At the end of the month, warm air pushed north over Europe, bringing temperatures as high as 20°C, and further immigration of Dark Sword Grass and Silver Y. Striped Hawk Moth has been noted in large numbers by some recorders in southern Europe this spring, but only a handful made it across the Channel during this period of immigration, with the first at Formby, Lancashire on 31 March, and others in the Norfolk Brecks on 1 April, at Newquay, Cornwall, on 2nd, Exwick, Devon, on 3rd, and later one at Worfield, Shropshire, on 23rd. Migrant Blossom Underwings began to appear at the start of April too, although in relatively small numbers.

Striped Hawk Moth, Formby, Lancashire (Trevor Davenport).

One of the headlines from the first part of the winter, Red-headed Chestnut continued showing into 2021, with further specimens recorded at Minsmere, Suffolk, on 24 February and Leigh, Dorset, on 4 March. One recorded at Densole, Kent, on 2 February was the third there this winter, raising hopes that it may re-establish itself as a breeding species after its excellent winter showing. Elsewhere, the related Black-spotted Chestnut was also recorded from all of its newly established populations this spring, as late as 22 March at Upper Caldecote, Bedfordshire, the latest county record. There was little sign of further expansion, other than a record in Ware, Hertfordshire, on 22 January which was the first non-Hertford record for VC20. Other species arriving on our shores by less conventional means were several interesting adventives – a False Codling Moth at Shoreham, West Sussex, on 6 January appears to be new to the county, while Eastern Black Tabby was recorded in Somerset on 1 February. A specimen of Schiffermuelleria schaefferella found in Kent on 24 March was just the second UK record of this stunning dead wood-feeding Oecophorid.

Red-headed Chestnut, Minsmere, Suffolk (Matt Livesey).



The same conditions that brought Dark Sword Grass and Silver Y to the far south-west also provided a handful of Painted Lady at the start of the year, with small arrivals following the warm plume of Spanish air to western Cornwall and Scilly around 20 February. These were followed by further specimens on the south coast courtesy of the mild southerlies at the start of March that then filtered through north, appearing over a larger area during April, and as far north as Lancashire by 23rd. Small numbers of Clouded Yellow that seem more likely to have over-wintered were also seen, with the first at the traditional site of Southborne Undercliff, Dorset, on 19 March; others followed there on 22nd, and in Devon, Hampshire, Dorset and Kent during April.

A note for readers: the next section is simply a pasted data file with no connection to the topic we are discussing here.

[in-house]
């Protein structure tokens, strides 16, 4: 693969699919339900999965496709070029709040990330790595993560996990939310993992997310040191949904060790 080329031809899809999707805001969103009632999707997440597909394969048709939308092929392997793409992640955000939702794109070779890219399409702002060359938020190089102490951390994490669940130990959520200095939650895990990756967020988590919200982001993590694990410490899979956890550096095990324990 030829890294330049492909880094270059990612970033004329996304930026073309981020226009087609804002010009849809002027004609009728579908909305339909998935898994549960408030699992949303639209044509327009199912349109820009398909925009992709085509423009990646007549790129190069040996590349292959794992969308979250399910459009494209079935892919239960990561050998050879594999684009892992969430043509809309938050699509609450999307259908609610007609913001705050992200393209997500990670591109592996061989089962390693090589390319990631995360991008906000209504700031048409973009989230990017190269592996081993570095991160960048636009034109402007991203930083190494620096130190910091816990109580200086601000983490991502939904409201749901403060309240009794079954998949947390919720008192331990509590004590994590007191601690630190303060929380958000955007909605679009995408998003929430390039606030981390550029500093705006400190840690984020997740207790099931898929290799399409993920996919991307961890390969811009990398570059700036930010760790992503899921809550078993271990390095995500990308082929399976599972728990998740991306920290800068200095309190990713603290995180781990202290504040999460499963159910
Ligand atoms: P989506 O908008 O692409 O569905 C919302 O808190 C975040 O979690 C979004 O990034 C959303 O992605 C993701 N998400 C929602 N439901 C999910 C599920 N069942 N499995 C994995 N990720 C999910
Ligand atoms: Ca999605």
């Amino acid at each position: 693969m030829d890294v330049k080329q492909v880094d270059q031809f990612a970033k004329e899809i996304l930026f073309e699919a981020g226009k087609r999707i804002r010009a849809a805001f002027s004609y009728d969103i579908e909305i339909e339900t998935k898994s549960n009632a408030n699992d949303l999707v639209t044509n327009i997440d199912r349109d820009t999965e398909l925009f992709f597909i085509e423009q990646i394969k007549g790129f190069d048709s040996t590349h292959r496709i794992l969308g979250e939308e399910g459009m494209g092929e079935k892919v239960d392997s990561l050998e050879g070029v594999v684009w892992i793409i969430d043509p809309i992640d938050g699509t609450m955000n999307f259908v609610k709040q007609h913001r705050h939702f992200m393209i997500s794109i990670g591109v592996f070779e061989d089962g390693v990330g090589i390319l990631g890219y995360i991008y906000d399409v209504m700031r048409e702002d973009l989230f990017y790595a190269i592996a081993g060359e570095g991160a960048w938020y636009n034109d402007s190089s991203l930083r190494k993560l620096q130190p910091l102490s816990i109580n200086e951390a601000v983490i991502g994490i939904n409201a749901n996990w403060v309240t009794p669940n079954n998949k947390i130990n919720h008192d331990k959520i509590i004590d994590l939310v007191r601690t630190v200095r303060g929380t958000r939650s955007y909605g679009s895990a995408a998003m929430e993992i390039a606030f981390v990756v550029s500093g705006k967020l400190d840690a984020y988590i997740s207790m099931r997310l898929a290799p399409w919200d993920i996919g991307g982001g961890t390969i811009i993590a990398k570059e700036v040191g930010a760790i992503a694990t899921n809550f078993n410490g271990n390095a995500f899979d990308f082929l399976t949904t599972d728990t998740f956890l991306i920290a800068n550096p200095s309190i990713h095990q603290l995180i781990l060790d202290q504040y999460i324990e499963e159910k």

Poor weather conditions hampered butterfly recorders as well as moths, with most species seemingly emerging later and in smaller numbers than usual. While every indication from Portland is that Large Tortoiseshell will breed again there this year, following several good counts (including up to eight at Church Ope Cove, Dorset, on 16 March) and sightings right through to the end of April, this spring provided little evidence of the hoped-for establishment elsewhere.

Large Tortoiseshells, Portland, Dorset (Andy Luckhurst).

Sightings compiled on UK Butterflies provide no records of multiple individuals away from Portland, and most were just seen on single days and by single observers. It seems likely though that the poor spring weather will have hampered any attempt to chart the butterfly's expansion, with nearly all sightings concentrated in the few warm spells in March and April. The first was sighted at last year's Portland breeding site, Church Ope Cove, on 27 February, with a string of sightings away from Portland in the following days of warm weather – two on the Isle of Wight, three in Sussex, and one in mainland Hampshire (seen on consecutive days at East Cosham).

Bar one at Coombe Creek, Cornwall, on 17th, sightings in March were mostly in the warm spell in the last quarter of the month, with singles in Kent, Norfolk and Hampshire as well as two in Sussex, including one seen for two days at Rowland Wood, while one at Incombe Hole, Buckinghamshire, performed similarly well on 30-31st. Sightings continued with the good weather into April, with two again in Sussex, and singles in Kent, Dorset (away from Portland) and, perhaps most notably, in Hertfordshire at Sawbridgeworth on 1st.

Despite the lack of evidence for breeding away from Portland last summer, 21 individuals were recorded away from the island by the end of April, already making this third-best spring for the species since 2000 (exceeded slightly by 2007 and 2008), even when the new colony is ignored. Hopefully, better summer weather is around the corner and will ensure this species' apparent expansion isn't just a flash in the pan, and will also bring an improvement in the fortunes of the rest of our butterflies and moths as the season continues.

Large Tortoiseshell, Portland, Dorset (James Cartwright).

Written by: Will Langdon